Fourth, we address important issues regarding petitioner's claims of cumulative error. We conclude that prejudice may be cumulated among different kinds of constitutional error, such as ineffective assistance of counsel and prosecutorial misconduct. We further conclude that prejudice may be cumulated among such claims when those claims have been rejected individually for failure to satisfy a prejudice component incorporated in the substantive standard governing their constitutional assessment. Finally, we conclude that prejudice from guilt-phase error may be cumulated with prejudice from penalty-phase error. See infra Part I D and E.

Fifth, we address whether it was proper under 28 U.S.C. § 2254(e)(2) for the district court to consider evidence that was not first presented to the state courts. As to testimonial evidence, we note that the State did not challenge the district court's decision to hold an evidentiary hearing. As to new documentary evidence, we conclude that petitioner attempted to develop this material in the state court proceedings and, as a result, this evidence should not be barred on the ground that he failed to develop the factual basis of his claim in state court. See infra Part I F.

With these threshold matters resolved, we turn to the merits in Part IL We conclude that petitioner received ineffective assistance of counsel at the guilt and penalty phases of trial, that the prosecution engaged in prejudicial misconduct at both phases of trial, and that the State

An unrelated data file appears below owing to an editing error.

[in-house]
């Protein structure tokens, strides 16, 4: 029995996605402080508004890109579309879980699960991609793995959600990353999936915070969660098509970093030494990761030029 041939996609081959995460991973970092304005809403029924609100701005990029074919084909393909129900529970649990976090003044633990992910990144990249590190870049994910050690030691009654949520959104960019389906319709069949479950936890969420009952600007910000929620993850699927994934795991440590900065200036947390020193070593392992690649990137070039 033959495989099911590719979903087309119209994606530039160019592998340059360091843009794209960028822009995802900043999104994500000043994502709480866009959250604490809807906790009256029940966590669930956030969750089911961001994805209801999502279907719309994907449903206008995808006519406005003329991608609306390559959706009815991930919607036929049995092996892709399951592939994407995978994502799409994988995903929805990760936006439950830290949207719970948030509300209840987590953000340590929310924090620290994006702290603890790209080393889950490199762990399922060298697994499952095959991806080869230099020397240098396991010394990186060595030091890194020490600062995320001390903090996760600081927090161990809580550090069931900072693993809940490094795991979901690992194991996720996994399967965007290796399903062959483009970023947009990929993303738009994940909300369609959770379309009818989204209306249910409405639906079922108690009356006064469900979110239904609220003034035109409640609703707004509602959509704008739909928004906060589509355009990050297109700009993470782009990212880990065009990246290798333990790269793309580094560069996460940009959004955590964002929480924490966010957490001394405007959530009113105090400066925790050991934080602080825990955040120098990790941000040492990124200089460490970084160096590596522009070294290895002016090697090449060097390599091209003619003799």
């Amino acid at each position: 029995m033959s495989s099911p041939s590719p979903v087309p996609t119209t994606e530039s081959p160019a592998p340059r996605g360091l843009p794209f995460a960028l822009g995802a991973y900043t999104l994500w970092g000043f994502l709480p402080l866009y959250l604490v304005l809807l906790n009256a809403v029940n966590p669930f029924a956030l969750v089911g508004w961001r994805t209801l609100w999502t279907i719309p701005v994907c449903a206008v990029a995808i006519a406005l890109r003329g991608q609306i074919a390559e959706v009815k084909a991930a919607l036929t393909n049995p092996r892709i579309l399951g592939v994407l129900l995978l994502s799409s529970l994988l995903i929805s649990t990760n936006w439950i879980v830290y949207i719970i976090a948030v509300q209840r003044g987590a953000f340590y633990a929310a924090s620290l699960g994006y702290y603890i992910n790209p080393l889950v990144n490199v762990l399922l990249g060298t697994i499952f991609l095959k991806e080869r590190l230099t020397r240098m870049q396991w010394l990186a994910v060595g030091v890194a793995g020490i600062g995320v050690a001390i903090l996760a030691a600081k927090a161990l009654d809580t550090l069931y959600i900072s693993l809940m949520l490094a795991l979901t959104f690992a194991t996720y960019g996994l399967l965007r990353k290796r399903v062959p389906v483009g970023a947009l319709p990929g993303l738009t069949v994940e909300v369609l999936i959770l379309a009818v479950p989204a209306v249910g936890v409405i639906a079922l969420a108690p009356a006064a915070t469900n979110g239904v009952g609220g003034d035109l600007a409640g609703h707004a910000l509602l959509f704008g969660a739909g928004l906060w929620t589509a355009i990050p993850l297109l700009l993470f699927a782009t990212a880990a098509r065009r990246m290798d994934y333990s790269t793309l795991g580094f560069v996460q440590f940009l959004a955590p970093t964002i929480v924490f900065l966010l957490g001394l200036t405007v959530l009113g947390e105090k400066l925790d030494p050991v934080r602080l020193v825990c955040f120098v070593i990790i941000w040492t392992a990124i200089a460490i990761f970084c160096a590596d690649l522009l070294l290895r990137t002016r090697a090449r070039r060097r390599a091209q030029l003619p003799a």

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relied on improper victim impact evidence to support the death penalty. We hold that petitioner is entitled to relief from his capital convictions based, individually, on ineffective assistance of counsel and, cumulatively, on the combined impact of this error and prosecutorial misconduct. We also hold that petitioner is entitled to relief from his death sentences based, individually, on ineffective assistance of counsel and, cumulatively, on the combined impact of all three errors cited immediately above. However, we reject in Part III petitioner's claims that there was insufficient evidence to support his convictions and death sentences. Hence, we recognize that the State may retry and resentence petitioner within a reasonable time without constraint by double jeopardy concerns. These rulings render it unnecessary to address petitioner's other claims.

1. PROCEDURAL AND THRESHOLD LEGAL RULINGS

These appeals raise numerous issues, but our overall approach is framed by several procedural and threshold legal rulings of general application.

A. LIMITED SCOPE OF WALKER EXCEPTION TO PROCEDURAL BAR

The district court reached the merits of many claims defaulted by petitioner in state court, based on an overly broad application of the exception to state procedural bar recognized in Walker v. Attorney General, 167 F.3d 1339. In Walker, we refused to bar a claim that was defaulted under Oklahoma's newly amended (in 1995) post-conviction scheme, when the procedural default occurred before the amended statute was enacted. We noted that the 1995 amendments made it harder in the state courts to raise new post-conviction claims based on intervening changes in law, and we...